April 25, 2011

The Economist: Mixed Perception of Chinese Investors in Africa

In an article in the Economist over the weekend (read here), the magazine profiles the less-than-favorable perception among many Africans of China's investments in their economies. The magazine notes that “once feted as saviours in much of Africa, Chinese have come to be viewed with mixed feelings—especially in smaller countries where China’s weight is felt all the more. To blame, in part, are poor business practices imported alongside goods and services.” The article points out that construction projects which are completed by Chinese firms – often a ‘tied’ requirement for low cost Chinese loans – are frequently of low quality. Also, labor practices among Chinese firms are frequently perceived as corrupt or draconian. The article notes that the political backlash in many African nations has been significant, with many African leaders pushing for greater scrutiny and improvement of practices. However, it also quotes a former senior official at the African Development Bank who claims that “more Chinese have come to Africa in the past ten years than Europeans in the past 400.” We had noted previously that China was undoubtedly going to remain a major player in Africa, although we see other Emerging nations in particular as working to expand their role. However, as we mentioned in a recent article Africa’s governments are becoming more sophisticated in their ability to negotiate with foreign investors, with many recent contracts requiring infrastructure investments and local employment as a condition of new deals. Ironically, these infrastructure projects have been one reason for the recent influx of Chinese workers in the Continent, and have in some cases led to greater scrutiny of their business practices.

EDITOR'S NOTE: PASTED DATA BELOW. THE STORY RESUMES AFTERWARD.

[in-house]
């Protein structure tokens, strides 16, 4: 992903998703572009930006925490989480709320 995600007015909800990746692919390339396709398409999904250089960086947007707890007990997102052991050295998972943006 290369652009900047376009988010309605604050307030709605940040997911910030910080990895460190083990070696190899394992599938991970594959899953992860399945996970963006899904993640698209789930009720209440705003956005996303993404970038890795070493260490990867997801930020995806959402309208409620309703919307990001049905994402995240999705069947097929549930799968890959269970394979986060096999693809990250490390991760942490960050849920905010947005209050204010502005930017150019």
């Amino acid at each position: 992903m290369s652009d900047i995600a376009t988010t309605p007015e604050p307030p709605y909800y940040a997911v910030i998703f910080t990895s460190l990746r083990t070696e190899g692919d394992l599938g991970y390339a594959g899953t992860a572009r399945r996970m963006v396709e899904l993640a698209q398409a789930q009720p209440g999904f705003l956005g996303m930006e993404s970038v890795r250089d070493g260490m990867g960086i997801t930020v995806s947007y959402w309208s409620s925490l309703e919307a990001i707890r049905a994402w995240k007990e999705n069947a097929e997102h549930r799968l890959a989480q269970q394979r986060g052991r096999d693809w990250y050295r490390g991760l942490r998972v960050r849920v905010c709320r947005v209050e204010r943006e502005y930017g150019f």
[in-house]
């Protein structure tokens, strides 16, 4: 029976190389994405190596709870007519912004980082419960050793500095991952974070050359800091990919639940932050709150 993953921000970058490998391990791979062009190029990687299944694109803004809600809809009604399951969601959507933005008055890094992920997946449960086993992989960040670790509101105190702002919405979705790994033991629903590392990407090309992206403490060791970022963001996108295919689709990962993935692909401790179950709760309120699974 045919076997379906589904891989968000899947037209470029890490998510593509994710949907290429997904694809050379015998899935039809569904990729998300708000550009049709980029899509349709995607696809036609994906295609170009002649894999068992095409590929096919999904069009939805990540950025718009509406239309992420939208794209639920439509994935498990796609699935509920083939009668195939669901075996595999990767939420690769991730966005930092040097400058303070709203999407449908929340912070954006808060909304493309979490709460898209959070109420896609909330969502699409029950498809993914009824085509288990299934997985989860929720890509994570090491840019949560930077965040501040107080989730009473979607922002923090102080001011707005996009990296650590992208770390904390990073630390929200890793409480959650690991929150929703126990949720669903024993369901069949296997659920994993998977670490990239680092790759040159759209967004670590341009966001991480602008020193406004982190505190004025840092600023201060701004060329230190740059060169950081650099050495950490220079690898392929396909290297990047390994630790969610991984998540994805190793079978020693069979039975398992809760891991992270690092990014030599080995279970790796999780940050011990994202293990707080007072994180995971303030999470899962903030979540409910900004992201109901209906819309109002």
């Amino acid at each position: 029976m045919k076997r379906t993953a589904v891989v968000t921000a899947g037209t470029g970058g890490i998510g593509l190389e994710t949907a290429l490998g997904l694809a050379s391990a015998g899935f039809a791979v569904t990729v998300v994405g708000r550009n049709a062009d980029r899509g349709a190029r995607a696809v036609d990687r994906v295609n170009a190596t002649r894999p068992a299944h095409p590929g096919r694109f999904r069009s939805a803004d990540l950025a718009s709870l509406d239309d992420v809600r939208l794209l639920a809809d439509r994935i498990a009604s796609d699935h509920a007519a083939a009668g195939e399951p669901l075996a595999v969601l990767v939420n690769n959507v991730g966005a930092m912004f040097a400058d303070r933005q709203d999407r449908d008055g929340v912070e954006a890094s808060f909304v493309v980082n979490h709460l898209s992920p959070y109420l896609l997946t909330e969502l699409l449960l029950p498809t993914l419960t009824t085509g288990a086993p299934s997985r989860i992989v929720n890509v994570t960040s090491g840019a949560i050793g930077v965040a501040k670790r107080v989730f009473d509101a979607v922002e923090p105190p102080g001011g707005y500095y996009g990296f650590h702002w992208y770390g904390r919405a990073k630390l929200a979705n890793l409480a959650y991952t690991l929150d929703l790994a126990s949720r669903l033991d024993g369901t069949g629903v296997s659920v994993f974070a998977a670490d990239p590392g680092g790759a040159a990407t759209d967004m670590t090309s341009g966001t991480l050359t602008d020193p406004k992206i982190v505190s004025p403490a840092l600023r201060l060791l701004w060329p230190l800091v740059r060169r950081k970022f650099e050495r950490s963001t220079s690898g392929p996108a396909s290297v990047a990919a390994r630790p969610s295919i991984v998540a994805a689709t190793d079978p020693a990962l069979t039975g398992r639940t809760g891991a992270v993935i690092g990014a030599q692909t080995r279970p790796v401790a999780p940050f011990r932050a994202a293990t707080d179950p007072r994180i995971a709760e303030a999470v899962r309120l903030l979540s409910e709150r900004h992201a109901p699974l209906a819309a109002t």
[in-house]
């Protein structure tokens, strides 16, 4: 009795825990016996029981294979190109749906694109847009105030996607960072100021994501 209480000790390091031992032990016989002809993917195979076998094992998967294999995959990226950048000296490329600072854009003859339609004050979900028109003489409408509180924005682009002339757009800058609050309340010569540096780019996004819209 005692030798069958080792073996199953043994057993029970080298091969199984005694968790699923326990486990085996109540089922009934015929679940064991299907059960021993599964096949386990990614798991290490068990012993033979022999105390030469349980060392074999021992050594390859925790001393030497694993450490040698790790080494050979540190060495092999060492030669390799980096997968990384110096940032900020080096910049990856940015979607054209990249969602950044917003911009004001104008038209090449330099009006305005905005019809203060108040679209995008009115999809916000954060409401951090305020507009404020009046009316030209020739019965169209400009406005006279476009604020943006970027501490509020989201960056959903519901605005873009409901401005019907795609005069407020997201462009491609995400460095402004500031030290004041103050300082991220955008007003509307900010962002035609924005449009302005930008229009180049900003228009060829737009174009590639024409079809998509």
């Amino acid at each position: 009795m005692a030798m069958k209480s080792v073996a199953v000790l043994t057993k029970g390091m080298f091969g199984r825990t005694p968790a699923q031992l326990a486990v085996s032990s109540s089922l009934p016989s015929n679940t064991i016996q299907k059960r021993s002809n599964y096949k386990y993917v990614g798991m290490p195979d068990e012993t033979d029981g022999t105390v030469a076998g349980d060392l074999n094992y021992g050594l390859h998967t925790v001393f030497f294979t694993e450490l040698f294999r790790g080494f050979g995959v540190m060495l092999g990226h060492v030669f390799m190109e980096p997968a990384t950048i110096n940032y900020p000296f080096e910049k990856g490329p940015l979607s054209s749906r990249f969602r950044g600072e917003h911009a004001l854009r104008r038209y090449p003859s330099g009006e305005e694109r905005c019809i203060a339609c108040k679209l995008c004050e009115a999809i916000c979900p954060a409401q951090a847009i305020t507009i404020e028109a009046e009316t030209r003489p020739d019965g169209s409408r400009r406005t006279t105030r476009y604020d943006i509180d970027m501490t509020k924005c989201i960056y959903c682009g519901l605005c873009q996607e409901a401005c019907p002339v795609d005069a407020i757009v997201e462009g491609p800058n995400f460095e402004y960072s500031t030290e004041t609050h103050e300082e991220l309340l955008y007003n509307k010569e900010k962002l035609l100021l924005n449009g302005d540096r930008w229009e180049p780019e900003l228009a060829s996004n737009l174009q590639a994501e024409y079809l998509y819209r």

For more information about investing in Africa, please contact Nile Capital Management at (646)367-2820 or info@nilecapital.com. We know Africa - from Cairo to Capetown.

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